- Unmet Needs in Ovarian Cancer: Dividing Histologic Subtypes to Exploit Novel Targets and Pathways. [JOURNAL ARTICLE]
- Curr Cancer Drug Targets 2013 May 6.
Ovarian cancer (OC) carries a poor prognosis; however, accumulating molecular data for the major histologic subtypes may lead to subtype-specific treatment paradigms. The present review discusses what is currently understood about the major molecular and histologic subgroups of OC. Areas specifically addressed include hormonal pathways, tumor protein p53 (TP53) and AT rich interactive domain 1A (SWI-like; ARID1A) mutation, and the breast cancer 1/2, early onset (BRCA1/2) mutation/poly (ADP-ribose) polymerase 1 (PARP1), phosphatidylinositol-4,5-bisphosphate 3-kinase, catalytic subunit alpha (PI3KCA)/v-akt murine thymoma viral oncogene homolog 1 (AKT1)/mechanistic target of rapamycin (MTOR), and mitogen-activated protein kinase kinase 1and 2 (MAP2K1/2) pathways. This molecular characterization only very recently has impacted clinical research efforts to develop targeted therapies for both common and rare OC subtypes. This targeted strategy is illustrated by ongoing low-grade serous, clear-cell, and mucinous subtype-exclusive clinical trials evaluating agents based on common molecular abnormalities among patients (ie, PARP1 inhibitors for BRCA1/2 mutation-positive OC). This report also reviews the published clinical trial efficacy data for investigational therapies within specific subgroups, and summarizes the currently active clinical trials evaluating these agents (eg, temsirolimus, sunitinib, TP53 immunotherapy, olaparib, iniparib, veliparib). Available data suggest that histologic profiles and molecular tumor markers are valuable resources for identifying patients who may benefit from these specific agents, and future research should focus on targeting molecules and signaling pathways that are most commonly altered in each subtype.
- Signal Transduction in Human Cutaneous Melanoma and Target Drugs. [JOURNAL ARTICLE]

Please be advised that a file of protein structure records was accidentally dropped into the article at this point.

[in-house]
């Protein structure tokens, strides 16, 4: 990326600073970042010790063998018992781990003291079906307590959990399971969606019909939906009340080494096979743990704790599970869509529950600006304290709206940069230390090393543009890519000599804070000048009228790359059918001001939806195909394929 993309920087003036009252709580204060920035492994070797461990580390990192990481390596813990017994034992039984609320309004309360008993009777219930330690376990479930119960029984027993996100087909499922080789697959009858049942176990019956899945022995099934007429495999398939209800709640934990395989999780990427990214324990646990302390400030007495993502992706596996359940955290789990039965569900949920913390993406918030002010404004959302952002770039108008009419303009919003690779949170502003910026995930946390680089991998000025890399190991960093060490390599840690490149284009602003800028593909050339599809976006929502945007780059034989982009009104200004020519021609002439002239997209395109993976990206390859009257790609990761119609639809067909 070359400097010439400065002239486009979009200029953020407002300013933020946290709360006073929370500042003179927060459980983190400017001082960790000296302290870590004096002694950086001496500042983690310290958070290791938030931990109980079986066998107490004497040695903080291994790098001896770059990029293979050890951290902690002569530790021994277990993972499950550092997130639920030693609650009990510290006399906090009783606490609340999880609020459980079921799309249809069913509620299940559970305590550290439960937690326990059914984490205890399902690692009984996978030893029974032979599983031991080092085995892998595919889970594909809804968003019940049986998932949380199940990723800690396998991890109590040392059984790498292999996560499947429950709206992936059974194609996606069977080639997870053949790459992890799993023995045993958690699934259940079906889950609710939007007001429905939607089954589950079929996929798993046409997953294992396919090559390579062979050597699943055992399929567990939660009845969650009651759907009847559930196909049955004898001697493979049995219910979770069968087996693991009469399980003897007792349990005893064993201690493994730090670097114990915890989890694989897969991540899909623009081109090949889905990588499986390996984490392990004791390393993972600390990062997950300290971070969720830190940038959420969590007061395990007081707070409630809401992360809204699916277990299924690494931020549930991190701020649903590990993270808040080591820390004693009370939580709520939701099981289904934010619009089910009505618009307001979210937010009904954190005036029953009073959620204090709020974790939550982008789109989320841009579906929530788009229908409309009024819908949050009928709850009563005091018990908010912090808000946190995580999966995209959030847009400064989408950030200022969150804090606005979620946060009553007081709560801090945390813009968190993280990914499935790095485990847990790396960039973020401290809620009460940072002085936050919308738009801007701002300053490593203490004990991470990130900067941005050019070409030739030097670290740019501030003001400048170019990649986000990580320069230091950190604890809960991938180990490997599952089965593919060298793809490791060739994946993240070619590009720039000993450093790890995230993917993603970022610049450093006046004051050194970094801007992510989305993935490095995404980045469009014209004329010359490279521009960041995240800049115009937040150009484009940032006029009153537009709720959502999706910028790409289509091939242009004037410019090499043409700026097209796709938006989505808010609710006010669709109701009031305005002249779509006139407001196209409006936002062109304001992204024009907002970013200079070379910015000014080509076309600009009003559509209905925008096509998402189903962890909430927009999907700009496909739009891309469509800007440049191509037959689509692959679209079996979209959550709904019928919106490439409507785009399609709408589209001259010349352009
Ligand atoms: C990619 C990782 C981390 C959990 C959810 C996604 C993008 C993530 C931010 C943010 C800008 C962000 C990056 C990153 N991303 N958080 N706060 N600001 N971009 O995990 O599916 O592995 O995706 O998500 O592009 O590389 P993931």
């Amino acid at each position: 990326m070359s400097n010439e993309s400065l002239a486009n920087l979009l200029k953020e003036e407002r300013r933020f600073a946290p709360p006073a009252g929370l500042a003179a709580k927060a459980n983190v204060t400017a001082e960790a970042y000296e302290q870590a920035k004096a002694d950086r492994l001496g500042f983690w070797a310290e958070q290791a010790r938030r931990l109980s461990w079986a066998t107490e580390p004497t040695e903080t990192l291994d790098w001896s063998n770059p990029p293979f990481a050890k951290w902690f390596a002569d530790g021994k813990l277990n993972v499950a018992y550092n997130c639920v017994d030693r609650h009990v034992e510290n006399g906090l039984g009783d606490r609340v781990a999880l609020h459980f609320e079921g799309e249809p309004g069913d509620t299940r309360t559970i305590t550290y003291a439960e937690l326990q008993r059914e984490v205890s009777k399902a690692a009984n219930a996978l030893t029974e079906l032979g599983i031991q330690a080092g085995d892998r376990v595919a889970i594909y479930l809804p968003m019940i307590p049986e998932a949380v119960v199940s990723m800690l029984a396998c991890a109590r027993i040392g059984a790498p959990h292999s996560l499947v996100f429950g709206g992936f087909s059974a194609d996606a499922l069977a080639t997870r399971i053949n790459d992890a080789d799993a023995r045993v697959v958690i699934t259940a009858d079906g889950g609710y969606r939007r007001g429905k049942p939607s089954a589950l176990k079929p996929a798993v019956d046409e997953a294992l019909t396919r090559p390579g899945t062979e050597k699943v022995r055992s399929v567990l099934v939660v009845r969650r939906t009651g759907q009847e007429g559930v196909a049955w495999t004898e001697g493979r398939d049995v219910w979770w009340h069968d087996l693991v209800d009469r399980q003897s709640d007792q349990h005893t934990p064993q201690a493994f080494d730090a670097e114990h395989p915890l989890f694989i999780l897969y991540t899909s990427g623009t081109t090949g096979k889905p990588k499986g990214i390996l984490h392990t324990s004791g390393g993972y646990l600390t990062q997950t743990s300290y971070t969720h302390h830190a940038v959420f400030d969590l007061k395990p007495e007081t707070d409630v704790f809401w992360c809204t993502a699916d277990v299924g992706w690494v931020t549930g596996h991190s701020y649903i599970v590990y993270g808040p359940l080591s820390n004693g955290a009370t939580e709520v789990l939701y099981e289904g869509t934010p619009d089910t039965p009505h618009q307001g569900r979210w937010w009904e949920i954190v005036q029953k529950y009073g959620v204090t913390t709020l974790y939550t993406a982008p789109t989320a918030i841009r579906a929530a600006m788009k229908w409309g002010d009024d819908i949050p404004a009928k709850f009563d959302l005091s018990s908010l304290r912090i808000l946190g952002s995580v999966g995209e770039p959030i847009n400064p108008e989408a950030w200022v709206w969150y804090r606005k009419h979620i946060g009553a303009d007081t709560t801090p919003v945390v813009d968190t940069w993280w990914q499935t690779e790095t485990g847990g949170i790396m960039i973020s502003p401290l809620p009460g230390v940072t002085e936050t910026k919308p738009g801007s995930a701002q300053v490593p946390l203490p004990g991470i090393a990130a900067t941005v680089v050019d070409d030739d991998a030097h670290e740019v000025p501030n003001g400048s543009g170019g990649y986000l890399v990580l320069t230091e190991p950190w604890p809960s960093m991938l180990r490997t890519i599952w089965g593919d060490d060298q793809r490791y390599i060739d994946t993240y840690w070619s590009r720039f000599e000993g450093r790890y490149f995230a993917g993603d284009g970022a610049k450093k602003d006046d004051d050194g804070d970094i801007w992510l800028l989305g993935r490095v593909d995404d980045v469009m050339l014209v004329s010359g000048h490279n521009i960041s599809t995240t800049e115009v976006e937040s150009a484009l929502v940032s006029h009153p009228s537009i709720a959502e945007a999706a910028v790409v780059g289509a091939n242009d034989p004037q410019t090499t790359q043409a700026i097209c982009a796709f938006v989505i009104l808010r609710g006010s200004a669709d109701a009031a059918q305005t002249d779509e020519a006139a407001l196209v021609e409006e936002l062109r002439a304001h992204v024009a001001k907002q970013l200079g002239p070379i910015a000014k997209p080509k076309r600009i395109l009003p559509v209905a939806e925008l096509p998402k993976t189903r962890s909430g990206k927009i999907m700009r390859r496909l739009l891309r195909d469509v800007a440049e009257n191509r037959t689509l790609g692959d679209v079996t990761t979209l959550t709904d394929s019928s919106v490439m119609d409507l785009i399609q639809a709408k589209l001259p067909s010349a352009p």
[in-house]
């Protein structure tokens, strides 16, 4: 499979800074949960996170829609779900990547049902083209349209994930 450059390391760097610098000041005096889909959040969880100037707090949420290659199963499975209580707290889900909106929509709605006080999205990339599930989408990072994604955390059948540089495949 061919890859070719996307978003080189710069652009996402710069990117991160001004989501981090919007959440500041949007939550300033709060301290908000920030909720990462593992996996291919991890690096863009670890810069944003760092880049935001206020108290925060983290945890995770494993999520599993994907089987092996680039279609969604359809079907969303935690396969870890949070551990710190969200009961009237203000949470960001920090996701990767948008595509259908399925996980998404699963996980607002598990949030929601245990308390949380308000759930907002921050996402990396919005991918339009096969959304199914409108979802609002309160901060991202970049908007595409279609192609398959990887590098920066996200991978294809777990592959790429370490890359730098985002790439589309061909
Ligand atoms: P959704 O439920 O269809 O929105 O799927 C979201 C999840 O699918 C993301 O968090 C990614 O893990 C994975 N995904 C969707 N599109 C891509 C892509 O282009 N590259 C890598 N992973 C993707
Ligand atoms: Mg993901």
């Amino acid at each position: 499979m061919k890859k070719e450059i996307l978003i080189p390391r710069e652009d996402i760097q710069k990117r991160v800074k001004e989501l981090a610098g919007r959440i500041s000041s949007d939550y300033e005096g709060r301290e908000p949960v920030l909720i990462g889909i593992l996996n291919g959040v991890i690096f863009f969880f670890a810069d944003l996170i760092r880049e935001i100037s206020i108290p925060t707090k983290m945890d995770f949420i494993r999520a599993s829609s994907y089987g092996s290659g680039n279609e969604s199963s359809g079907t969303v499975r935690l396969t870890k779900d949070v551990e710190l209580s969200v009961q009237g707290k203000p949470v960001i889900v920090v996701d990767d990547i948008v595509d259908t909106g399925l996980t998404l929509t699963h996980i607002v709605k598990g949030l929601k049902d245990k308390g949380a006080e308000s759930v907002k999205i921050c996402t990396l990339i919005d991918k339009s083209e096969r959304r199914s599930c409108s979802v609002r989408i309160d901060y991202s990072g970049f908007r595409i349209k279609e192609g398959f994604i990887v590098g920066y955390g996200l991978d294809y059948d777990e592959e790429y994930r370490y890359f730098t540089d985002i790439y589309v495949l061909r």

- Curr Cancer Drug Targets 2013 May 6.
Malignant melanoma is an extremely aggressive and metastatic cancer, highly resistant to conventional treatment modalities. Understanding of fundamental mechanisms responsible for its genesis and progression is critical for development of successful chemotherapeutic treatment. It is becoming clear that melanoma results from complex changes in multiple signaling pathways that control cell proliferation and ability to evade the cell death processes. Impairment or hyper-activation of some components of these pathways may lead to malignant transformation and cancer development. In the present review we consider the current data on involvement of such signaling pathways as cyclin/CDK, Ras/Raf/MEK/MAPK, JNK/c-Jun/AP-1, PI3K/Akt/PTEN/mTOR, IKK/I-κB/NF-κB, Wnt/β-catenin, Notch, Jak/STAT, MITF and some growth factors in regulation of the cell cycle progression and apoptosis and development of human cutaneous melanoma. Understanding of molecular aberrations that underlie melanoma oncogenesis is essential for improvement of diagnosis, accurate prognosis assessment, and rational design of effective therapeutics. Inhibitors of these pathways may serve as promising tools for anti-melanoma targeted therapy. Some novel anti-melanoma target drugs are characterized.